Urgency and priority for cardiac surgery: a clinical judgment analysisBMJ 1998; 316 doi: https://doi.org/10.1136/bmj.316.7135.925 (Published 21 March 1998) Cite this as: BMJ 1998;316:925
- F Kee, honorary senior lecturer (firstname.lastname@example.org)a,
- P McDonald, research officerb,
- J R Kirwan, readerc,
- C C Patterson, senior lecturer in medical statisticsd,
- A H G Love, professor of medicinee
- a Department of Epidemiology and Public Health, Queen's University of Belfast, Belfast BT12 6BJ
- b Department of Public Health Medicine, Northern Health and Social Services Board, Belfast BT42 1QB,
- c Department of Rheumatology, University of Bristol, Bristol BS8 1QE
- d Department of Epidemiology and Public Health, Queen's University of Belfast
- e Department of Medicine, Queen's University of Belfast
- Correspondence to: Dr Kee
- Accepted 5 August 1997
The Clinical Standards Advisory Group has expressed concern over the lack of clear criteria with which to accord priority to patients awaiting coronary artery bypass surgery.1 Until recently, the most notable research on what determines “urgency” was to be found in reports from Ontario which point to variations between doctors and institutions in the criteria they use to place patients in a queue.2-4 Earlier this year the New Zealand National Advisory Committee on Health published its findings on the impact that some social factors, such as the threat to independence, the care of dependants, or the patient's ability to work, might have on decisions related to priority.5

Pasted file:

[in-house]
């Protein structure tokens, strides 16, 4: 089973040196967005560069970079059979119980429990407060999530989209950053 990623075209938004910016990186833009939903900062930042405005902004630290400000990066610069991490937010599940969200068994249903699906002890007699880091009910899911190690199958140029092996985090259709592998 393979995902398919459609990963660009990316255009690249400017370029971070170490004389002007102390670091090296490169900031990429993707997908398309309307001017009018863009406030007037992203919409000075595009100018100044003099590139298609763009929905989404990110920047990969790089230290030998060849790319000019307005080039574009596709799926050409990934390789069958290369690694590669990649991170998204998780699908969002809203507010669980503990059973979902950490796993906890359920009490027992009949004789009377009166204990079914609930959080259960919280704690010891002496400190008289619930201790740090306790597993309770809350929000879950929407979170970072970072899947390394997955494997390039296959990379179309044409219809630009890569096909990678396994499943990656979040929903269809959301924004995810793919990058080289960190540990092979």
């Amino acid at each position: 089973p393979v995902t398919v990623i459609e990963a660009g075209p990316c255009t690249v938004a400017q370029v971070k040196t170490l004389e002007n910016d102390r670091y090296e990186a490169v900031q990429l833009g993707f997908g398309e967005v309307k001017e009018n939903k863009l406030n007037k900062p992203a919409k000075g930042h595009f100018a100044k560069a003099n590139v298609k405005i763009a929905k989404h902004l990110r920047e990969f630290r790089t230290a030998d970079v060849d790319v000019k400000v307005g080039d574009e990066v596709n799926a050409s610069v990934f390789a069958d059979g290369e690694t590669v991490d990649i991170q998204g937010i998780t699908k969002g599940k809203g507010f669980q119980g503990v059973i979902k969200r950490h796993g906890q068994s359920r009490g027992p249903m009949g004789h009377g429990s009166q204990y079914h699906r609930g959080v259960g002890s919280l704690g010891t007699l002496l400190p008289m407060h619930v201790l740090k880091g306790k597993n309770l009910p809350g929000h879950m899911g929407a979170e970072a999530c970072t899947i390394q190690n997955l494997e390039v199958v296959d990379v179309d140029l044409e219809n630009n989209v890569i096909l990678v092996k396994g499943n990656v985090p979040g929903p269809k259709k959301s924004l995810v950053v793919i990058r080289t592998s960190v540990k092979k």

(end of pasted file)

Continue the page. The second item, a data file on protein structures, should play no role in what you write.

The influence of demographic or lifestyle factors, such as age or smoking habit, on waiting list priority has been debated prominently in the United Kingdom. 6 7 Doctors may take an individual view of the probable effectiveness of revascularisation in some patients (for example, smokers compared with non-smokers). However, neither the perceived efficacy of the procedure nor the distinction between “urgency” (the speed required to intervene to obtain a desired clinical outcome) and “priority” (the relative position on a surgical waiting list) has yet been investigated. Doctors might agree that a patient who smokes needs urgent intervention but disagree over the priority this patient should be accorded on a waiting list for surgery.
In response to the Clinical Standards Advisory Group report, a regional workshop sponsored by the Northern Ireland Clinical Resource Efficiency Support Team was convened in the spring of 1996 to address these issues. Two main research questions were:
• • Do clinicians pay attention to demographic and lifestyle factors when making urgency and priority judgments?
• • Do disagreements between clinicians arise out of differences in how they attend to clinical and demographic factors in arriving at …
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